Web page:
The treatment for ED can be either IV or oral medication, surgery, or implants.6 A list of some of the drugs for erectile dysfunction is also available. The list is endless but here are a few,
- Sildenafil Citrate
- Low testosterone level replacement
- Alprostadil self-injection
- Alprostadil urethral suppository and more
How Do They Work?
By blocking PDE – 5, these drugs enhance the standard erection response allowing more blood to flow into the penis during sexual stimulation.7 It is essential to understand that taking a sex pill will not affect one’s sex drive or libido and they do not by themselves produce harder erections.
They only enhance the standard response, you will still need sexual desire and mental and physical stimulation to achieve an erection for sexual intercourse.
How Well Do They Work?
These ED meds have become widely recognized and prescribed for a good reason, as a general rule they are a very effective erectile dysfunction treatment. Exactly how useful, depends on both the underlying cause of the problem and how the user defines success.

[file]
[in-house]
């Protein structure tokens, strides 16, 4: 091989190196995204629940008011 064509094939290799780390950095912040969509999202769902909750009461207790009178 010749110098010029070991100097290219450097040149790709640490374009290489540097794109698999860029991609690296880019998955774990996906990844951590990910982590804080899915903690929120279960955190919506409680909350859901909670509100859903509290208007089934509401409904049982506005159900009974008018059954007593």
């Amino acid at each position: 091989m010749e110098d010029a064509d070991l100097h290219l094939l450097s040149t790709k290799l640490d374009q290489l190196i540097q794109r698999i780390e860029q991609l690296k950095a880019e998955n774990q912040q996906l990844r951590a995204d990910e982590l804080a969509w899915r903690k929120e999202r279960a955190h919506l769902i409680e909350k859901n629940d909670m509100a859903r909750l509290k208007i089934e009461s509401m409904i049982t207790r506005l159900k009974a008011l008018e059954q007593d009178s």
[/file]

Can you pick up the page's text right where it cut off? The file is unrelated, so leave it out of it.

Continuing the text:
Overall, for all types of ED – about 70 to 75% of men will achieve erections sufficient for intercourse with the use of PDE-5 inhibitors.8
An important point to understand is that these medications do not reverse the underlying cause of male sexual dysfunction. Men with ED must continue to work on lifestyle changes, control chronic medical conditions, etc. to prevent ongoing worsening of their ED Symptoms.
How To Take Them?
This table highlights some of the key features of how to efficiently take these medications.
Sildenafil Or Viagra Connect
It should be consumed about 30 to 60 minutes before anticipated sexual activity. Its effects may last for up to 24 hours.9
This does not mean that an erection will be sustained for this entire time, rather, it may still be in the system during this period to help enhance the standard erection response. A second dose should not be taken within these 24 hours. The effectiveness of Viagra is hindered by fatty food and alcohol consumption.10
Viagra is typically prescribed at 100 mg doses. However, 50 mg tablets are also available, and your healthcare provider may choose dosages ranging from 25 to 200 mg depending on the situation.
Vardenafil Or Levitra
It should be taken 25 to 60 minutes before sexual activity. Its effects may last for up to 4 to 5 hours. A second dose should not be taken within 24 hours of this previous treatment being administered.11